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Art Education in India: ‘Inevitable Transgressions’?

Art and what The New York Times calls its “inevitable transgressions” have provoked the wrath of Hindu radical-nationalist forces, causing a graduate art student at the state-run Maharaja Sayajirao University to be jailed for “offending religious sentiments” as well as an exhibition to be closed down.
Among other works that triggered the furor were:·        a digital enlargement (by this student) of a painting depicting a Hindu goddess-like female form brandishing weapons in her multiple arms and giving birth,·        and another student painting in which a figure of Jesus was placed before a toilet. Reacting against the former student’s arrest, his fellow students mounted a protest exhibition, which the university administration shut down. “They want to control how we interpret our past,” said Parul Dave Mukherji, a former professor at the campus.
Such censorship is, of course, unacceptable, and this attack on students’ work is an offense against fundamental freedom.
But noteworthy, with this case in mind, is the tenacious reach and staying power in universities in democracies worldwide – no doubt in great part due to the Internet – of what Roger Kimball in The Long March has described as the radical, countercultural and emancipationist movement of the Sixties in the U.S.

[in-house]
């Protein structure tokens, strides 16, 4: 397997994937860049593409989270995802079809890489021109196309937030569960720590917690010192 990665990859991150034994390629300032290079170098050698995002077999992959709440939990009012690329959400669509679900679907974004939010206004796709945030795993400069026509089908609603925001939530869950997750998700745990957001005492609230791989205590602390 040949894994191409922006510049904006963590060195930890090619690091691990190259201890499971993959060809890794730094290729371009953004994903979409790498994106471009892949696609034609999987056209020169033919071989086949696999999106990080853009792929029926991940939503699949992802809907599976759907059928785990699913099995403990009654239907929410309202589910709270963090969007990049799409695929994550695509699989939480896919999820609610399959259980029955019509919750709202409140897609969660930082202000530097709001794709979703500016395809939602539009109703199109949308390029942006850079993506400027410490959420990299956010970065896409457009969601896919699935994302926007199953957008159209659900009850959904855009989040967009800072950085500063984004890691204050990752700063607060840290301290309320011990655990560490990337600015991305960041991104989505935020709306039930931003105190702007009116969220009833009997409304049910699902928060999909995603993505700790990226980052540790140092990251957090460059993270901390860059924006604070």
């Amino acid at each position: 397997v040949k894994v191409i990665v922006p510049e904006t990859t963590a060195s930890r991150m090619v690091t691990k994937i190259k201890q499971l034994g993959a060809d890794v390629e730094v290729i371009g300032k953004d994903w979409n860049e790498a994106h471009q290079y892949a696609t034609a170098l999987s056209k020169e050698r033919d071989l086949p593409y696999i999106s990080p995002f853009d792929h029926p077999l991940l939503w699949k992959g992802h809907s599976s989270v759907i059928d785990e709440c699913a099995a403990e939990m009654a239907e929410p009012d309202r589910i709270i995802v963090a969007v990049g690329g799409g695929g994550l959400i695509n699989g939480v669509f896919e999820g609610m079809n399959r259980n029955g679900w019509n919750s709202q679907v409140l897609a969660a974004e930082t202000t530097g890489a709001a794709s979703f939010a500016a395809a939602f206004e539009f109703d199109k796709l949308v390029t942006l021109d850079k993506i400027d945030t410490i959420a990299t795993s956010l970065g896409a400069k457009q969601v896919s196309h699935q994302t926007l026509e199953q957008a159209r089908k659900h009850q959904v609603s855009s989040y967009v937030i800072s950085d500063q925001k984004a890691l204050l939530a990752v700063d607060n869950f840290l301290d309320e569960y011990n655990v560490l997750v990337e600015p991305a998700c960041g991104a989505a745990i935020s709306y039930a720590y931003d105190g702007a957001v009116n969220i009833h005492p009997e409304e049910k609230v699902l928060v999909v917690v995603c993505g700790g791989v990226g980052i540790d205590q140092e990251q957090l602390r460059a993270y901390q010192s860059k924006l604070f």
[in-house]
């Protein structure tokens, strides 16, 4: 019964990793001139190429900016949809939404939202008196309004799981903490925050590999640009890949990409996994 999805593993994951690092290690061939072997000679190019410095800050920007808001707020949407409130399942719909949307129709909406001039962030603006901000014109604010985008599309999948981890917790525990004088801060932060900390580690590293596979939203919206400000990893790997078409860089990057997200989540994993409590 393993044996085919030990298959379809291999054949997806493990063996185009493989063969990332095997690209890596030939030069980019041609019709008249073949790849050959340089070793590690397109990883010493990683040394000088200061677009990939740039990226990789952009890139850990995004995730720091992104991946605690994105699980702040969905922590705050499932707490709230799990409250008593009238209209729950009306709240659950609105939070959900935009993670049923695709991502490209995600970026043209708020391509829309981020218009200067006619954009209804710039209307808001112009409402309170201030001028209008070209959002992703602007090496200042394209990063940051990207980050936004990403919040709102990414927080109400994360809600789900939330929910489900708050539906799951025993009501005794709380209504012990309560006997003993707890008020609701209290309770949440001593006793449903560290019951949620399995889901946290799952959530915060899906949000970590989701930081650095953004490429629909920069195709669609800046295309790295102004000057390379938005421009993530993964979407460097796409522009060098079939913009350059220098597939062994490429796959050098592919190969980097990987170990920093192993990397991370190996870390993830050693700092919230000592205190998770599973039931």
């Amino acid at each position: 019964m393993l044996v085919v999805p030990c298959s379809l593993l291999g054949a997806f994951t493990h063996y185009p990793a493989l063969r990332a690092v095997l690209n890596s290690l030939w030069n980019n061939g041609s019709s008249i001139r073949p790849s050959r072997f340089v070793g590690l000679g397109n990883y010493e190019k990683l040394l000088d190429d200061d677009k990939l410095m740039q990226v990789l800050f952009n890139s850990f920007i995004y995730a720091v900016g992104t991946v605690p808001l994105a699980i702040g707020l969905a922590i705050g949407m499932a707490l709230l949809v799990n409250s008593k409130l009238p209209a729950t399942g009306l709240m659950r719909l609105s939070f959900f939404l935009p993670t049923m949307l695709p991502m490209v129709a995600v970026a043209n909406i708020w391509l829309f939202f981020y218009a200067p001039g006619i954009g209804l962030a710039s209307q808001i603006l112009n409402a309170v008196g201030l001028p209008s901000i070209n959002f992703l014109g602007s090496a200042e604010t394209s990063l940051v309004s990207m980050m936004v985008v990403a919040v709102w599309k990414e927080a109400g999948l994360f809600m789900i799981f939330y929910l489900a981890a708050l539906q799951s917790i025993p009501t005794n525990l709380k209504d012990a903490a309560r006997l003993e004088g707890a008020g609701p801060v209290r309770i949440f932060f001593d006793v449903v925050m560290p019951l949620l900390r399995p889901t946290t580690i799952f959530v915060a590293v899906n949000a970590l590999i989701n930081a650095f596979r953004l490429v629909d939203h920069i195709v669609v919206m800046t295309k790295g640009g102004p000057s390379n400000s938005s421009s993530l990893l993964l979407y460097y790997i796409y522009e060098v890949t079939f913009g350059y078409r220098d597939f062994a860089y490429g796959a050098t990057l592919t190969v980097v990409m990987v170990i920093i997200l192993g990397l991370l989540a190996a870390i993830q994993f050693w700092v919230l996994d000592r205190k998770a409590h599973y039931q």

As Kimball wrote, that ideology, with its proclivity for passing all knowledge and art “through the sieve of politics,” has taken root throughout American education, wreaking “havoc with the authority of churches and other repositories of moral wisdom…the claims of civic virtue and our national self-understanding…”
In the world of art, ideologues of this stripe have often wallowed in vulgar and other types of “transgressive” expression so as to project their political viewpoint, sublimating or indeed abandoning altogether considerations of beauty, technique, and how tradition might contribute to artistic accomplishment.
Can academic art, and higher education itself, in free and prosperous emerging democracies such as India escape capture by such radicals? Is the ritualized and tiresome  “transgressiveness” they purvey – the association of Jesus and a toilet, for example – inevitable, as the Times would suggest? 
This much is sure:  if the universities responsible for educating students instead primarily teach them to be skeptical about, and even hostile toward, tradition, truth, and beauty, such “transgressiveness” certainly will be inevitable.

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